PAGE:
Literary Megs, volume one

I’m not sure when my parents sat me down to have “the talk” with me — you know, the one where we discuss the origin of my name. (Why, where did you think I was going with that?!) Throughout my childhood, I can easily recall my mom talking about a mini-series she adored in the early ’80s — “The Thorn Birds,” starring Richard Chamberlain and Rachel Ward. The story of Meggie, the daughter of a sheep herder in Australia, and her great love affair with the handsome and ambitious Father Ralph de Bricassart, this epic saga first aired on ABC in March of 1983, two years before my birth.

thorn_birdsI was a little late joining the party, but Alyce from At Home With Books recently discussed one of her favorite reads from the past — Maureen McCullough’s The Thorn Birds, the novel upon which the mini-series was based. The summer I turned sixteen, my mom gave me an inscribed hardcover copy of the book and told me I was finally old enough to read and understand the story. As it deals with some pret-ty controversial themes — seducing a priest and prompting him to break his convenant with God is generally, um, frowned upon — I wasn’t really sure what I was in for. But I spent the month and a half between my birthday and the first day of school steadily making my way through the tome, which measures out to almost 700 pages. I was as enchanted with it as my mother was, reveling in the heartbreak, indecision and deep turmoil almost all of McCullough’s doomed characters seemed to face.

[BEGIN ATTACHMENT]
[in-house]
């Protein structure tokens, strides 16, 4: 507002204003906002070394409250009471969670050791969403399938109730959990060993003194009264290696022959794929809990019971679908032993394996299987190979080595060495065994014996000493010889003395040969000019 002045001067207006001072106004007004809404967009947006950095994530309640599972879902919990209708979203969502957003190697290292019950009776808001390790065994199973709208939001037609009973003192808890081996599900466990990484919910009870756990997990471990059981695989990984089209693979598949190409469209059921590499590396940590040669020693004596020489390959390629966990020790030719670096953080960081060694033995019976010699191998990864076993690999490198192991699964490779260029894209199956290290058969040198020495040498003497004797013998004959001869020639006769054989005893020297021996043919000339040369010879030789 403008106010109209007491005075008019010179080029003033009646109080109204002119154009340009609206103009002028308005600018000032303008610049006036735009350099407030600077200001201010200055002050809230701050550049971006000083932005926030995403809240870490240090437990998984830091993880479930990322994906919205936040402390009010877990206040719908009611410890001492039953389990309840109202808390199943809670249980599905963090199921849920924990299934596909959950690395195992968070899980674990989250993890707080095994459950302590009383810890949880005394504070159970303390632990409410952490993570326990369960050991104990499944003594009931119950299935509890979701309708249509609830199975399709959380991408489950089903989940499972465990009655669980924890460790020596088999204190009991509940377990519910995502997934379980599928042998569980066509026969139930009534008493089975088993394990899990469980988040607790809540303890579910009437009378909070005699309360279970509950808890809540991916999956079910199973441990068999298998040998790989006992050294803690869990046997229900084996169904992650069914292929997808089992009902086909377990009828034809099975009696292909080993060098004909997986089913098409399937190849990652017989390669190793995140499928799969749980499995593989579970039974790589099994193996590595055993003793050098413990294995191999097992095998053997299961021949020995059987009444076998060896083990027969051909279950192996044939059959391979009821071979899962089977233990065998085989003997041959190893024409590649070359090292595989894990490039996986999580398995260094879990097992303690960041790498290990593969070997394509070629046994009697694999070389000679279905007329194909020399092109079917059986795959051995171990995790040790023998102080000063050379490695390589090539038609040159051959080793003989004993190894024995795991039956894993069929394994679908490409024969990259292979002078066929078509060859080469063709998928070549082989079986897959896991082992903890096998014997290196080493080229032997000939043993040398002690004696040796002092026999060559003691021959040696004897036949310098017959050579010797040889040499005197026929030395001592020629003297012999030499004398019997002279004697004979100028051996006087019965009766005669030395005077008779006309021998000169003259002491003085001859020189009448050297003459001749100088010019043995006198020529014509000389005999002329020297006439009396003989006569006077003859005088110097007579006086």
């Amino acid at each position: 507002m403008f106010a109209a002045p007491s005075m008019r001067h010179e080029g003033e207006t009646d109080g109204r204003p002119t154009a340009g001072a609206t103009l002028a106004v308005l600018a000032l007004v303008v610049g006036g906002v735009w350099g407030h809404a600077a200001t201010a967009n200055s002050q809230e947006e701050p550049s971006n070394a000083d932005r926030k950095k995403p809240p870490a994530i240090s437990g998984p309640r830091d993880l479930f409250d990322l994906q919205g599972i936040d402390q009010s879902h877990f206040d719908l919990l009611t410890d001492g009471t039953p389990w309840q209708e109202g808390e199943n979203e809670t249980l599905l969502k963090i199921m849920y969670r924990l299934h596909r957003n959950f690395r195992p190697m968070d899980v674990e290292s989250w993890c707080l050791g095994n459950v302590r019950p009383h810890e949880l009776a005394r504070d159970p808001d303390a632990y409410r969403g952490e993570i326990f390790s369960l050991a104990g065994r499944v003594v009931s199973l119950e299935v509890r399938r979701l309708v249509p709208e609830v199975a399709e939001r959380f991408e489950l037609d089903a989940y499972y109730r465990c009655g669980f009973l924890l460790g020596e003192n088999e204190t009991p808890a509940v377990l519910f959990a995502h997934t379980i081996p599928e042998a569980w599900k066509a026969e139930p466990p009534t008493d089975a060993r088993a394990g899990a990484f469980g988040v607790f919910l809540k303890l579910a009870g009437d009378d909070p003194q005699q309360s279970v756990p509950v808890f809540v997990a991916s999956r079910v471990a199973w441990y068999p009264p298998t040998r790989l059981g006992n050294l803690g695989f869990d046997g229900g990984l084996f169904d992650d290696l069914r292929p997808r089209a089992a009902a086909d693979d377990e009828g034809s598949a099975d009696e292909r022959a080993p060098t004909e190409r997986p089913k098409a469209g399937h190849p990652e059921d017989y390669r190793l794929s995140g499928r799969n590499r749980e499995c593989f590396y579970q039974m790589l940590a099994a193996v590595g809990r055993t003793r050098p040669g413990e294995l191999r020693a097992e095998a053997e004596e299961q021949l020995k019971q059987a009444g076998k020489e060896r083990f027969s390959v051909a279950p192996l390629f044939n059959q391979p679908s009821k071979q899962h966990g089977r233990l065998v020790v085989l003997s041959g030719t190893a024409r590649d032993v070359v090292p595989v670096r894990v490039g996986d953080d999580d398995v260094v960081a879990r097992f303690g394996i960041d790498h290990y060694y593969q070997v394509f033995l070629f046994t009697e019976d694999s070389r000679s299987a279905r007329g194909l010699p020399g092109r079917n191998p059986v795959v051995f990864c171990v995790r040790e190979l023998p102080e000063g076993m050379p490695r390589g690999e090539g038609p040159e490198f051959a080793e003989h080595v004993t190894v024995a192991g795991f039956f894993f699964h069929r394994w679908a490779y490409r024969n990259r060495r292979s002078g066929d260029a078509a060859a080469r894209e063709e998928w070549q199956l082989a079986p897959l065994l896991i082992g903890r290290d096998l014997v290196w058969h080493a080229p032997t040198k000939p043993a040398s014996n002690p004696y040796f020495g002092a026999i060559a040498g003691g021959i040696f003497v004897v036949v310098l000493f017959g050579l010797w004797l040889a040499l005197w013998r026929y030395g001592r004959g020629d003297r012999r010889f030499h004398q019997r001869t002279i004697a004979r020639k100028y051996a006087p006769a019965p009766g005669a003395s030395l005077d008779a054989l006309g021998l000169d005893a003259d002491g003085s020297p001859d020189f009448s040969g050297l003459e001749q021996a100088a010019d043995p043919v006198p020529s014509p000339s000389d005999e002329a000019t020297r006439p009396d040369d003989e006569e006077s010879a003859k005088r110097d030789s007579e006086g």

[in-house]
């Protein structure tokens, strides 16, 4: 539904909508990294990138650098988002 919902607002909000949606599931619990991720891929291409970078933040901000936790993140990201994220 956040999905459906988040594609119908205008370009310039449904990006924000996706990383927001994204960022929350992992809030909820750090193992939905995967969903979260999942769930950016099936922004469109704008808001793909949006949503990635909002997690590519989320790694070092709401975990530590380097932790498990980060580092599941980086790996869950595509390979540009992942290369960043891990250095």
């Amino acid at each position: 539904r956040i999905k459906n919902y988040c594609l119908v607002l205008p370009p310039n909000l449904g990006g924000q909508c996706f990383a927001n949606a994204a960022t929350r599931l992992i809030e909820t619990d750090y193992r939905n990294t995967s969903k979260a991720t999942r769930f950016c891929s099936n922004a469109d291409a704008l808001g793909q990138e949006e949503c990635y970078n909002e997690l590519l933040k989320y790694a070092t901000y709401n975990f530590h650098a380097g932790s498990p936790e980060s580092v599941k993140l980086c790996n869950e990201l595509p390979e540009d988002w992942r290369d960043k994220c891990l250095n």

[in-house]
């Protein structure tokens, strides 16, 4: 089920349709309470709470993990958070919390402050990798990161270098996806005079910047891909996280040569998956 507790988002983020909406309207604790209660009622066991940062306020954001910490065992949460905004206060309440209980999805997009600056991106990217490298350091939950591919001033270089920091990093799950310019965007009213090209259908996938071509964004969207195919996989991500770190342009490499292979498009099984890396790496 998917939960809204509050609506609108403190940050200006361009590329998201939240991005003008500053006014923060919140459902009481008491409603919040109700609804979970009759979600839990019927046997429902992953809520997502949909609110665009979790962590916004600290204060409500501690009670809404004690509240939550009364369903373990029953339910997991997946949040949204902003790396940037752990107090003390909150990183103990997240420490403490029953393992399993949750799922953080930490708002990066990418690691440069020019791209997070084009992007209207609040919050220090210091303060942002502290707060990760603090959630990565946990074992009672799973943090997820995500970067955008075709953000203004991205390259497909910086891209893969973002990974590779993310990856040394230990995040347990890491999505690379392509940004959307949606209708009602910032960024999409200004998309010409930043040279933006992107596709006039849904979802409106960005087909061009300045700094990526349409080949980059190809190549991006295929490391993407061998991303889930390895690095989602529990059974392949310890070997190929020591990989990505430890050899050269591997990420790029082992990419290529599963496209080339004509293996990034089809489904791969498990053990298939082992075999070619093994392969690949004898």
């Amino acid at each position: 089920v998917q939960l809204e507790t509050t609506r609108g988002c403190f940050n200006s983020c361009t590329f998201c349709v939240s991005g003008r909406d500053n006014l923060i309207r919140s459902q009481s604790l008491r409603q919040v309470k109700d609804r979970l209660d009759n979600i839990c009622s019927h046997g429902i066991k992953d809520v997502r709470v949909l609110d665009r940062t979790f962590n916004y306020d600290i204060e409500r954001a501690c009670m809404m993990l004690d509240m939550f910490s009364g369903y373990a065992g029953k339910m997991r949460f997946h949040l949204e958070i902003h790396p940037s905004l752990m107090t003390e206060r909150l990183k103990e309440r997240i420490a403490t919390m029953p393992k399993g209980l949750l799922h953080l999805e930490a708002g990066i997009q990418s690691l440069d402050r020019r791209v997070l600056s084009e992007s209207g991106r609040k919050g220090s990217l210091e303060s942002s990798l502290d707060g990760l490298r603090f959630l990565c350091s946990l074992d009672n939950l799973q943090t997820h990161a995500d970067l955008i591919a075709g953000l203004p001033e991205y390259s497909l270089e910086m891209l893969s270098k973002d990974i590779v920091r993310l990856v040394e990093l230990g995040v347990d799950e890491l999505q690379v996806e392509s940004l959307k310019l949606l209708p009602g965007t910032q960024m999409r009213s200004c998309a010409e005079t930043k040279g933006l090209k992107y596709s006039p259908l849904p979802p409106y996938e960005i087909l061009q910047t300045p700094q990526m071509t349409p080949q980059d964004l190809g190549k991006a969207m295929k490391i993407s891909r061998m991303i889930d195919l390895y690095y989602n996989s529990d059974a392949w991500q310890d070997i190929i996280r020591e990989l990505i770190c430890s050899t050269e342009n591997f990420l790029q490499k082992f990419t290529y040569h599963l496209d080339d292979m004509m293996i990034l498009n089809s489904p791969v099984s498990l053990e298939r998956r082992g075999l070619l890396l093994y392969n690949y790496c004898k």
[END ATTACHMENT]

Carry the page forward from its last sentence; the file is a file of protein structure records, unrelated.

Meggie and Father Ralph in "The Thorn Birds" (1983)

Meggie and Father Ralph in "The Thorn Birds" (1983)

Not long after finishing the novel, Mom and I sat down to watch the mini-series — available then as a set of VHS tapes. We didn’t make it through all of them, I know, but I watched enough to smile fondly as my mom pointed out that when I was born with a full head of dark hair and grew older with dark curls, I actually bore a resemblance to my famous literary (and cinematic) namesake. My name, it seems, was fated.

For all of these reasons, Meghann — or “Meggie” — has always had a special place in my own life story. I know other Megans and Megs who also got their monikers from mothers who loved the television show or novel, and I love that we all share that connection! One of these days I’m definitely going to finish watching the series, which I’m happy to say is now out on DVD. Heartbreak, romance and turmoil join the twenty-first century!

Let’s just hope the name isn’t a self-fulfilling prophecy — I certainly wouldn’t want to be responsible for anyone breaking their covenant with God and leaving the priesthood. Though my tresses and brooding, mischevious looks have been known to inspire serenades! (Just, you know. Once or twice.)